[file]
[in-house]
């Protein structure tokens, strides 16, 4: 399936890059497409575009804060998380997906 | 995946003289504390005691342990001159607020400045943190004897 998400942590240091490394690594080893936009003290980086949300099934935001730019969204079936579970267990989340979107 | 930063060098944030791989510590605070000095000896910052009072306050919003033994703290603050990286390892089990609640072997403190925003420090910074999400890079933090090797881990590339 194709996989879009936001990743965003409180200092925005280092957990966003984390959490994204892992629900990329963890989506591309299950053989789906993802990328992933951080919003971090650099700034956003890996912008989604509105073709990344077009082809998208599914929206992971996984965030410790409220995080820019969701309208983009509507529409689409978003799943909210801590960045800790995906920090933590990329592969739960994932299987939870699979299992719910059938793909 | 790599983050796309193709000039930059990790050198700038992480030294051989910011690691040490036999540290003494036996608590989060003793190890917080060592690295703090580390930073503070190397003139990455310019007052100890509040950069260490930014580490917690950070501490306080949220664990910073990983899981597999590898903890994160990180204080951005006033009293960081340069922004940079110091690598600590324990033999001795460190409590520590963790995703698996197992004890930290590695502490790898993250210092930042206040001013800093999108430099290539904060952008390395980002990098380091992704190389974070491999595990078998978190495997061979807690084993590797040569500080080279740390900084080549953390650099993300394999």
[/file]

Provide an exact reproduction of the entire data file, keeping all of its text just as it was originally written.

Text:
[in-house]
């Protein structure tokens, strides 16, 4: 399936890059497409575009804060998380997906 | 995946003289504390005691342990001159607020400045943190004897 998400942590240091490394690594080893936009003290980086949300099934935001730019969204079936579970267990989340979107 | 930063060098944030791989510590605070000095000896910052009072306050919003033994703290603050990286390892089990609640072997403190925003420090910074999400890079933090090797881990590339 194709996989879009936001990743965003409180200092925005280092957990966003984390959490994204892992629900990329963890989506591309299950053989789906993802990328992933951080919003971090650099700034956003890996912008989604509105073709990344077009082809998208599914929206992971996984965030410790409220995080820019969701309208983009509507529409689409978003799943909210801590960045800790995906920090933590990329592969739960994932299987939870699979299992719910059938793909 | 790599983050796309193709000039930059990790050198700038992480030294051989910011690691040490036999540290003494036996608590989060003793190890917080060592690295703090580390930073503070190397003139990455310019007052100890509040950069260490930014580490917690950070501490306080949220664990910073990983899981597999590898903890994160990180204080951005006033009293960081340069922004940079110091690598600590324990033999001795460190409590520590963790995703698996197992004890930290590695502490790898993250210092930042206040001013800093999108430099290539904060952008390395980002990098380091992704190389974070491999595990078998978190495997061979807690084993590797040569500080080279740390900084080549953390650099993300394999």